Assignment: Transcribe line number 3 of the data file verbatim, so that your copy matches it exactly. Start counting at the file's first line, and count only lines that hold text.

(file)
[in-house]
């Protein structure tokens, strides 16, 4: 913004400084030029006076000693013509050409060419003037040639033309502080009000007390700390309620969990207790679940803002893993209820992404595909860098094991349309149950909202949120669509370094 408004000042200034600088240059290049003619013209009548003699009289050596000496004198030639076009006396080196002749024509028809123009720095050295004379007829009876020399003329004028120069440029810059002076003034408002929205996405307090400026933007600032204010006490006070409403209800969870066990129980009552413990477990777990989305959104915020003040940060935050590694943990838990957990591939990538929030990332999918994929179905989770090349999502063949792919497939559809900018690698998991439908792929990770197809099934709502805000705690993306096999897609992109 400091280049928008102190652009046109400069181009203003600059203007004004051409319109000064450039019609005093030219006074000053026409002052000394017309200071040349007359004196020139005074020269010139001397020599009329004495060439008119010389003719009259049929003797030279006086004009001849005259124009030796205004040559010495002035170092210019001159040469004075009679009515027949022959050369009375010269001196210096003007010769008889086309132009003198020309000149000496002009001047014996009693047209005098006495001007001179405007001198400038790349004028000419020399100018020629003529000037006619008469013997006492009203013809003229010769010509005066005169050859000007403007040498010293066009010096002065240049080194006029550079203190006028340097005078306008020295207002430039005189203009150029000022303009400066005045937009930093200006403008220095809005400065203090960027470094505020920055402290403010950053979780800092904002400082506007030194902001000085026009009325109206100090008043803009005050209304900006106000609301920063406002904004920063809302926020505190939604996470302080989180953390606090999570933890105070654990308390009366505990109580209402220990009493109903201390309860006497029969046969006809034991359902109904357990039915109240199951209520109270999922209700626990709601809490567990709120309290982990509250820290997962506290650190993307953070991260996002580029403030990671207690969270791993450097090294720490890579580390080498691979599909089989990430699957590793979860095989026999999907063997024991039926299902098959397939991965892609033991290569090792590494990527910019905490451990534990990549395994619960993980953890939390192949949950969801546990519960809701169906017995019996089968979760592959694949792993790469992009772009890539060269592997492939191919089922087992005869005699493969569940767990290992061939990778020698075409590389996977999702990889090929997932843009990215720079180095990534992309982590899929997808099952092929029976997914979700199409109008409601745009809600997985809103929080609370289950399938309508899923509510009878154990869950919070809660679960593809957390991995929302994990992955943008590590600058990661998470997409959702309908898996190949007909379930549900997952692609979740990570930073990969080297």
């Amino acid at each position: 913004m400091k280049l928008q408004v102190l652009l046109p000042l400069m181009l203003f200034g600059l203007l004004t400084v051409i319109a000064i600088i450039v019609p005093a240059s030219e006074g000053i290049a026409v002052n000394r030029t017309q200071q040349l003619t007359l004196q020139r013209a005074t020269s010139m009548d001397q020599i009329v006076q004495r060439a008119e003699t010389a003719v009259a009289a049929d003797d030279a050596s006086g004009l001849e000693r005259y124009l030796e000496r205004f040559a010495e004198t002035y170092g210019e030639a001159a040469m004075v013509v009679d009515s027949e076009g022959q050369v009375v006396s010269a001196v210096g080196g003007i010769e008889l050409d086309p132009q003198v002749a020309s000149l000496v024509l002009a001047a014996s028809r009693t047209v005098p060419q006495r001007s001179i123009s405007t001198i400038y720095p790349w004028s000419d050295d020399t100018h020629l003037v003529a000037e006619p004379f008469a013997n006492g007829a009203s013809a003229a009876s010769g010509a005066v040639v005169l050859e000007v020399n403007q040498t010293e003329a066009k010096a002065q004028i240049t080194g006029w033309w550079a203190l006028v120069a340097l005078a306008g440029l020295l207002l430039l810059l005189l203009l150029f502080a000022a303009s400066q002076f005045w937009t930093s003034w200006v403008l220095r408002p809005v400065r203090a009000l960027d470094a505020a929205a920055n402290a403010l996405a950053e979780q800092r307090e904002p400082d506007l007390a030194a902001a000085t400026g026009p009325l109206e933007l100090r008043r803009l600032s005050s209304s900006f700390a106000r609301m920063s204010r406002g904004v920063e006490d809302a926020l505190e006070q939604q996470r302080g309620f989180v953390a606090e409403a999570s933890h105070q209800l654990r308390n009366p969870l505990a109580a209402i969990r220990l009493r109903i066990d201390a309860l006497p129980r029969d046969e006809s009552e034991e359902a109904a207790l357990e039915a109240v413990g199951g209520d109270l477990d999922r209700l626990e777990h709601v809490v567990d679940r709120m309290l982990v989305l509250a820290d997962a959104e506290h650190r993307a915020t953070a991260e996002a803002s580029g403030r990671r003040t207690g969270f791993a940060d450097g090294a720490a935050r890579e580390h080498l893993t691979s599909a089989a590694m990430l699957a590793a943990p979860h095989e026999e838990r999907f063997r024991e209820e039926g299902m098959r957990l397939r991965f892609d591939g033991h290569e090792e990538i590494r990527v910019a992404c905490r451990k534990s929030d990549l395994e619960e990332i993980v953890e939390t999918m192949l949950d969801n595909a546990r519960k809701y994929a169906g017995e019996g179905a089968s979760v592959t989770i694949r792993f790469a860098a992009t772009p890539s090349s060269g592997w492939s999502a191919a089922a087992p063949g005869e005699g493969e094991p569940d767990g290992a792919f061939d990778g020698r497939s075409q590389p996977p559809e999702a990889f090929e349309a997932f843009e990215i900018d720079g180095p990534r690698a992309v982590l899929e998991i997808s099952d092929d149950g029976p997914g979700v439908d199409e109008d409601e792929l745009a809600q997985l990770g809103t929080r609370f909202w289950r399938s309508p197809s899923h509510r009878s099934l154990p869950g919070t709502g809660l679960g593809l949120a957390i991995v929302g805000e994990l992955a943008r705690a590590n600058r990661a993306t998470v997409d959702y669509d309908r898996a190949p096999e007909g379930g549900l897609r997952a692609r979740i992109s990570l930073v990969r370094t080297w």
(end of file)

């Amino acid at each position: 913004m400091k280049l928008q408004v102190l652009l046109p000042l400069m181009l203003f200034g600059l203007l004004t400084v051409i319109a000064i600088i450039v019609p005093a240059s030219e006074g000053i290049a026409v002052n000394r030029t017309q200071q040349l003619t007359l004196q020139r013209a005074t020269s010139m009548d001397q020599i009329v006076q004495r060439a008119e003699t010389a003719v009259a009289a049929d003797d030279a050596s006086g004009l001849e000693r005259y124009l030796e000496r205004f040559a010495e004198t002035y170092g210019e030639a001159a040469m004075v013509v009679d009515s027949e076009g022959q050369v009375v006396s010269a001196v210096g080196g003007i010769e008889l050409d086309p132009q003198v002749a020309s000149l000496v024509l002009a001047a014996s028809r009693t047209v005098p060419q006495r001007s001179i123009s405007t001198i400038y720095p790349w004028s000419d050295d020399t100018h020629l003037v003529a000037e006619p004379f008469a013997n006492g007829a009203s013809a003229a009876s010769g010509a005066v040639v005169l050859e000007v020399n403007q040498t010293e003329a066009k010096a002065q004028i240049t080194g006029w033309w550079a203190l006028v120069a340097l005078a306008g440029l020295l207002l430039l810059l005189l203009l150029f502080a000022a303009s400066q002076f005045w937009t930093s003034w200006v403008l220095r408002p809005v400065r203090a009000l960027d470094a505020a929205a920055n402290a403010l996405a950053e979780q800092r307090e904002p400082d506007l007390a030194a902001a000085t400026g026009p009325l109206e933007l100090r008043r803009l600032s005050s209304s900006f700390a106000r609301m920063s204010r406002g904004v920063e006490d809302a926020l505190e006070q939604q996470r302080g309620f989180v953390a606090e409403a999570s933890h105070q209800l654990r308390n009366p969870l505990a109580a209402i969990r220990l009493r109903i066990d201390a309860l006497p129980r029969d046969e006809s009552e034991e359902a109904a207790l357990e039915a109240v413990g199951g209520d109270l477990d999922r209700l626990e777990h709601v809490v567990d679940r709120m309290l982990v989305l509250a820290d997962a959104e506290h650190r993307a915020t953070a991260e996002a803002s580029g403030r990671r003040t207690g969270f791993a940060d450097g090294a720490a935050r890579e580390h080498l893993t691979s599909a089989a590694m990430l699957a590793a943990p979860h095989e026999e838990r999907f063997r024991e209820e039926g299902m098959r957990l397939r991965f892609d591939g033991h290569e090792e990538i590494r990527v910019a992404c905490r451990k534990s929030d990549l395994e619960e990332i993980v953890e939390t999918m192949l949950d969801n595909a546990r519960k809701y994929a169906g017995e019996g179905a089968s979760v592959t989770i694949r792993f790469a860098a992009t772009p890539s090349s060269g592997w492939s999502a191919a089922a087992p063949g005869e005699g493969e094991p569940d767990g290992a792919f061939d990778g020698r497939s075409q590389p996977p559809e999702a990889f090929e349309a997932f843009e990215i900018d720079g180095p990534r690698a992309v982590l899929e998991i997808s099952d092929d149950g029976p997914g979700v439908d199409e109008d409601e792929l745009a809600q997985l990770g809103t929080r609370f909202w289950r399938s309508p197809s899923h509510r009878s099934l154990p869950g919070t709502g809660l679960g593809l949120a957390i991995v929302g805000e994990l992955a943008r705690a590590n600058r990661a993306t998470v997409d959702y669509d309908r898996a190949p096999e007909g379930g549900l897609r997952a692609r979740i992109s990570l930073v990969r370094t080297w």